Kid’s love visuals, so one way to break the ice and have the sex talk is to play a game of sex/purity family Pictionary. Or, another great idea is to grab a banana and a doughnut and explain what happens when a penis goes into a vagina. Or, of course, you could just give them a book about sex and instruct them to read it at their leisure.
Of course, I hope you’re getting the idea that I’m kidding… but, when it comes to our kids today, even parents with good intentions are falling well short in this area. We get awkward and uncomfortable when think about talking to our kids about sex, and so we either: 1) don’t do it; 2) give them a book and ask them if they have any questions after they’ve read it; 3) act so flustered or personally embarrassed that we might as well be playing sexual intercourse Pictionary, or; 4) have one comprehensive sex talk and then never bring it up again.
The key to having the sex talk in today’s culture is to start early and to talk often; we need to set the stage and present the compelling case that sex is a beautiful, Godly thing, designed for God’s context of marriage, and we need to engage and combat the lies that our kids are facing every day about sex and sexuality. We need to give them the tools to remain focused on God when the world is telling them to focus on their bodies and the bodies of those around them.
Some simple steps:
At an early stage, educate your kids about their body parts. Use real names, and help them to understand that those body parts are special and should be protected. If anyone ever wants to touch their penis, vagina, breasts, nipples or butt they have the right to say no. Instruct them that they should come to you if anyone ever tries to touch their special, beautifully designed “private” parts. Help them to know that their bodies are to be protected and cherished—not used and abused. In a small way, this can help prevent sexual abuse and also set the framework for later conversations about the special uses of their special body parts.
Answer questions honestly — As kids grow, they have natural questions about where babies come from and why boys are different than girls. So many parents freeze up when asked these questions –they worry that their kids are not able to understand. They believe that the questions are coming up at too early of an age, and so they avoid or lie. Please, answer your kids honestly and in simple, nonchalant terms. Your kids can sense shame and embarrassment. God does not want our kids to be ashamed or embarrassed about their bodies or about the way he made us to have sex. When you are honest with your kids, it will set the stage that you can be their primary and trusted source on information about sex. They may not fully understand everything you share with them, but in time, they will, and when you are honest with them, it helps them know to come to you.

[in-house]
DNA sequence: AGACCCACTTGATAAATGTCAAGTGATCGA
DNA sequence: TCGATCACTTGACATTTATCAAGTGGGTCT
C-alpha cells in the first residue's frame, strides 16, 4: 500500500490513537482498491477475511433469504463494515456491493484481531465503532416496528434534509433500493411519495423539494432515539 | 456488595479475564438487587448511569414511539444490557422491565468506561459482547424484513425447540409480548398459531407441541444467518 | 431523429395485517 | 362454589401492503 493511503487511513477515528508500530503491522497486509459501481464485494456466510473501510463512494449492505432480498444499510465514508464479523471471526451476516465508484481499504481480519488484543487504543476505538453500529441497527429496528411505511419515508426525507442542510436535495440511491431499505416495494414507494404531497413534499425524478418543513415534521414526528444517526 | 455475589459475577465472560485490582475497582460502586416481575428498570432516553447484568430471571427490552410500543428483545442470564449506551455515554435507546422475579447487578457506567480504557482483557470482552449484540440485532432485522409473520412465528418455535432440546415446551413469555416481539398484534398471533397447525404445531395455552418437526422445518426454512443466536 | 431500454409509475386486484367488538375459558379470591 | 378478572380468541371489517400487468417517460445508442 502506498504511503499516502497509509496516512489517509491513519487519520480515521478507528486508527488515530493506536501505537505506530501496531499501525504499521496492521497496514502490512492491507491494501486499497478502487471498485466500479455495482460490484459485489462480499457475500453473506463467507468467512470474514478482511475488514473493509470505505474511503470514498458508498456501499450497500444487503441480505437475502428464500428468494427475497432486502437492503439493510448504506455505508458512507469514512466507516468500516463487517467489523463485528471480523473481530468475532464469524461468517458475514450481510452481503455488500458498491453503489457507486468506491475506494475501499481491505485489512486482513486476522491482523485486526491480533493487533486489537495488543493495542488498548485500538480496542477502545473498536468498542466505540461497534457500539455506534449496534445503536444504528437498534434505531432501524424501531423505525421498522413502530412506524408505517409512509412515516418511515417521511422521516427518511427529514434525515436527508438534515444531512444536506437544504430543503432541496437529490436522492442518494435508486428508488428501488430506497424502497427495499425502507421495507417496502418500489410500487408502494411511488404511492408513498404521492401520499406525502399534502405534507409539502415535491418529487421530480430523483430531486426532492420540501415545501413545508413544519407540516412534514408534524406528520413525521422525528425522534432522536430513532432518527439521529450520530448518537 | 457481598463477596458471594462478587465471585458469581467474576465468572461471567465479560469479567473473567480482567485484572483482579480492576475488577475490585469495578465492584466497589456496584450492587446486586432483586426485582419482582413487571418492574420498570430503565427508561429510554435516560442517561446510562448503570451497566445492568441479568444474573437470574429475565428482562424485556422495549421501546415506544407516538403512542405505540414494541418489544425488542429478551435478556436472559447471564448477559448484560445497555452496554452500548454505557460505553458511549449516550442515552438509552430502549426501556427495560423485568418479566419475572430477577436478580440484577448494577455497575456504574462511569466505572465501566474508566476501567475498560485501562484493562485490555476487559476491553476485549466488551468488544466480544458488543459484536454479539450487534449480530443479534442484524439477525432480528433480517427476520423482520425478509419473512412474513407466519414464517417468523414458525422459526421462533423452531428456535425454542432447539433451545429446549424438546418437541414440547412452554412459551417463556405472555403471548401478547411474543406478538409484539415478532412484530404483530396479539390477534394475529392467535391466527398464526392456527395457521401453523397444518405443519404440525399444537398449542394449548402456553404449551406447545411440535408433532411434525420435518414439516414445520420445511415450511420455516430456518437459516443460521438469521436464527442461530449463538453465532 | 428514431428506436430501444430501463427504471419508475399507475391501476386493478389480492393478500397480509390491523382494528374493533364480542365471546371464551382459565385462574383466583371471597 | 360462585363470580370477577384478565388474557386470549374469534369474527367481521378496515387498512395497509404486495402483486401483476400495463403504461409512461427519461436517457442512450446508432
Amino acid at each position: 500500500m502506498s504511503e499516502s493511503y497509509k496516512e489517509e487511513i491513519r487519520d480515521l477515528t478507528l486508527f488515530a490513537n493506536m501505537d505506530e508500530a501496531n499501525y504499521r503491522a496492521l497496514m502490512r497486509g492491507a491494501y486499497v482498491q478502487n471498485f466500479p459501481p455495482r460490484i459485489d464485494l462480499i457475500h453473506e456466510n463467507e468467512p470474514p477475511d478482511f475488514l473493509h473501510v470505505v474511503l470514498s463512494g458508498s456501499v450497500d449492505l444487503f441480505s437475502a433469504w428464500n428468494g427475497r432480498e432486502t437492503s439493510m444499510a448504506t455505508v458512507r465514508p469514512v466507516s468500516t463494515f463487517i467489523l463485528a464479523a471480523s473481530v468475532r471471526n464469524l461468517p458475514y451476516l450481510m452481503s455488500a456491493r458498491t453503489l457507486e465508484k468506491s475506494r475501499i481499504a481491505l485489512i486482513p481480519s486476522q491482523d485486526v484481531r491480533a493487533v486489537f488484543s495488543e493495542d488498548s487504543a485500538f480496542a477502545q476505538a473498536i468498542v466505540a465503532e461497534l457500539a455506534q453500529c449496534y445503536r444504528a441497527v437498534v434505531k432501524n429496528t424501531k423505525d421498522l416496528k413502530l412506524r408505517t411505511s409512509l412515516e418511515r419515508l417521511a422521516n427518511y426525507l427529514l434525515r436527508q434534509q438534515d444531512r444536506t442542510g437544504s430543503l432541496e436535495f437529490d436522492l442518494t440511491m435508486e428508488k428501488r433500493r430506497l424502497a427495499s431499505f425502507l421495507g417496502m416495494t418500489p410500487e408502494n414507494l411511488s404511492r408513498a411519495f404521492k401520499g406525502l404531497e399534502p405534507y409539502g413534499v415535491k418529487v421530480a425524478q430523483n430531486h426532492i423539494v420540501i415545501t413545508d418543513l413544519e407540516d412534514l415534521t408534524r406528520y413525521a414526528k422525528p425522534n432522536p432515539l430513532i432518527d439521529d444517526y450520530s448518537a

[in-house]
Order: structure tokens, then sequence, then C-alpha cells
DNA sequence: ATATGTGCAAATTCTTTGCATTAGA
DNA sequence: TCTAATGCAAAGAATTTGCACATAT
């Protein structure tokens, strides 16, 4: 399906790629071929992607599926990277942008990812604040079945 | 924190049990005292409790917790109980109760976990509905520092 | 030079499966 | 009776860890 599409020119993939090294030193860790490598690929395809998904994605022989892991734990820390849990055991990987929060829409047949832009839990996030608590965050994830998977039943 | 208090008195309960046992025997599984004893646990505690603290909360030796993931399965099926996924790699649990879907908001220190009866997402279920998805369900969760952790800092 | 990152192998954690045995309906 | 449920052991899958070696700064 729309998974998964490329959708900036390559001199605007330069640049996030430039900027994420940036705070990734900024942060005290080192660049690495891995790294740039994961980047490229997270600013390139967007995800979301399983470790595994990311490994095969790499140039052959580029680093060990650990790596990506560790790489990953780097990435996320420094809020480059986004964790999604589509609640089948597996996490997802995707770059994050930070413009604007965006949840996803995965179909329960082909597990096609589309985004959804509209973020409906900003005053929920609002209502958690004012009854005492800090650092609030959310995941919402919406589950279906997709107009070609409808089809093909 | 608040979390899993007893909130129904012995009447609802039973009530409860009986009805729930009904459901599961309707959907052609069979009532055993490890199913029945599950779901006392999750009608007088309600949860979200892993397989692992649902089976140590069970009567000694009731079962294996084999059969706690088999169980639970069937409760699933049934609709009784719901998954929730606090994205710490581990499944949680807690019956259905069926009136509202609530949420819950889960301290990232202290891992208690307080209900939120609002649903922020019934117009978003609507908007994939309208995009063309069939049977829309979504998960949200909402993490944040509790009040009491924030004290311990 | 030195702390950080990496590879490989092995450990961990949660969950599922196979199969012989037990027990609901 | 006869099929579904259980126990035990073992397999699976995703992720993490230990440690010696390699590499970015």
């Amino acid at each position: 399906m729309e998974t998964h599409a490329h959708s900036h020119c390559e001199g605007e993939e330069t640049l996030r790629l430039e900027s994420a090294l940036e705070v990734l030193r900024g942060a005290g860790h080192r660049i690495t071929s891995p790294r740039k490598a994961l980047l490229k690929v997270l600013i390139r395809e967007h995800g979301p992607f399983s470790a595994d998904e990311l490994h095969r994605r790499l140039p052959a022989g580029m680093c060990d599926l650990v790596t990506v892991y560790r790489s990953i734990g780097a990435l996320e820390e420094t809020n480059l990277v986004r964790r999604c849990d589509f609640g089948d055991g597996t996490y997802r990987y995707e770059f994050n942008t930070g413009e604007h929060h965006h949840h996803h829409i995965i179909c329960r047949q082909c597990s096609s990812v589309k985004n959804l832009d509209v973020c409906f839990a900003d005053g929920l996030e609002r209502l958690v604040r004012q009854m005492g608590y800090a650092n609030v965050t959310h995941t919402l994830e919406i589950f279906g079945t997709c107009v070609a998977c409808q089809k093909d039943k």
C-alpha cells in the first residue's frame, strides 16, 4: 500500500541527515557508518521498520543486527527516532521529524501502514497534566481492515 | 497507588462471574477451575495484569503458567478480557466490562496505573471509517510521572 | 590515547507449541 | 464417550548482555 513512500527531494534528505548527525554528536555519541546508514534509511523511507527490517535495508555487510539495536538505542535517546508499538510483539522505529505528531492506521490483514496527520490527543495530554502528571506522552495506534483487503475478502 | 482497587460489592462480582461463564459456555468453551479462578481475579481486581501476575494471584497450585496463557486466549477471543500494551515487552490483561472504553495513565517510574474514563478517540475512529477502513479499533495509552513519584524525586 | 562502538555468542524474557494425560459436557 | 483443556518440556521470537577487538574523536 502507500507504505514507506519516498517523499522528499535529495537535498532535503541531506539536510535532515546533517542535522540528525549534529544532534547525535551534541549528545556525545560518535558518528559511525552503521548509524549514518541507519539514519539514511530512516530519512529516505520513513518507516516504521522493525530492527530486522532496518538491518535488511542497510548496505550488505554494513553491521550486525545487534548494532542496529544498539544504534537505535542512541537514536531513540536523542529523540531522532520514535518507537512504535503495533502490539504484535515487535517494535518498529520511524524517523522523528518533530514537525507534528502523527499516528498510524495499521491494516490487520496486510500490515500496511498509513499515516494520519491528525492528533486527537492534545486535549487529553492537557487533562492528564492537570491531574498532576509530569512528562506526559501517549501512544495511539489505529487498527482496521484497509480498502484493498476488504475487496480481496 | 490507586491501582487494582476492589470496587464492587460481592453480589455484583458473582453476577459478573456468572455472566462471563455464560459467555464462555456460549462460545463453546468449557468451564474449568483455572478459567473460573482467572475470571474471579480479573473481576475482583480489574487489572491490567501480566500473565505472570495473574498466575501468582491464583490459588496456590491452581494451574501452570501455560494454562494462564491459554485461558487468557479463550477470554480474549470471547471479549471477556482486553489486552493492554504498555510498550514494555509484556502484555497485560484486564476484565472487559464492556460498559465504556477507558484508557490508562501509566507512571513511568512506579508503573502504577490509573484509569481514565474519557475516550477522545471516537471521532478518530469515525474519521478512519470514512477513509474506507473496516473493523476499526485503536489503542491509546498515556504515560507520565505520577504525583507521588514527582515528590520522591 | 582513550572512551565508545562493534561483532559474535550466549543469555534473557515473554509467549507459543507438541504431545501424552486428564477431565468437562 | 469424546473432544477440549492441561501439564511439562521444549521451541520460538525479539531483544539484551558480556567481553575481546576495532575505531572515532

Look for teachable moments – see the last two blogs (part 1 and part 2) which go into this in more detail, but chances are, unless you and your family are growing up on a desert island, that teachable moments will be everywhere—look for them in the shows they watch, in the books and magazines they read and in the ads that come across TV. Talk to your kids about God’s framework for sex and help them to understand that you are available for them to talk with whenever they need to.
Ask questions – don’t just leave it to your kids to come up with questions (although allowing space for them to do so is important), but ask them about what is going on with their friends –what their friends have said about sex, if they’ve heard anything confusing, if they agree with what you’re saying. Engage. Do this often.
Follow up — yes, there is a time and a place for formal explanations about the birds and the bees, but realize that reinforcing those messages and contexts is critical. Check in on how your kids are doing, and when appropriate, ask questions that move beyond traditional sexual intercourse—introduce topics about lust. Use scripture. Share stories and help them to understand that honoring God in this area doesn’t just mean we need to protect our bodies, but it also means we need to protect our minds. We have a great resource that delves into age-appropriate ways to talk about sex and ways to have the sex talk HERE – I hope you will take a look at this resource and start the conversation today! And please, no sex talk Pictionary.